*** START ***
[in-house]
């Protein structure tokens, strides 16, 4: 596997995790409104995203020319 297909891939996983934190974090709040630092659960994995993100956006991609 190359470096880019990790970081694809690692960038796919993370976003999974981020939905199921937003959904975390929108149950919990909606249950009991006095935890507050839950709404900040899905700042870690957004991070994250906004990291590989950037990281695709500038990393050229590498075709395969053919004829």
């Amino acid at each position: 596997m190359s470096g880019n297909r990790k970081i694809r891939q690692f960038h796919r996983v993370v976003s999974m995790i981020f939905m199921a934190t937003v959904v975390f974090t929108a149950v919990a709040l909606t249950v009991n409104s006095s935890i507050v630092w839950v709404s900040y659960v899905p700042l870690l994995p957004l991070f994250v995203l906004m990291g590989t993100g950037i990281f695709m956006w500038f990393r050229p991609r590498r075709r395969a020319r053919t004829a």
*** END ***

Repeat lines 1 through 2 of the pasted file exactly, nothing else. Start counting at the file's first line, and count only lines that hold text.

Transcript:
[in-house]
């Protein structure tokens, strides 16, 4: 596997995790409104995203020319 297909891939996983934190974090709040630092659960994995993100956006991609 190359470096880019990790970081694809690692960038796919993370976003999974981020939905199921937003959904975390929108149950919990909606249950009991006095935890507050839950709404900040899905700042870690957004991070994250906004990291590989950037990281695709500038990393050229590498075709395969053919004829």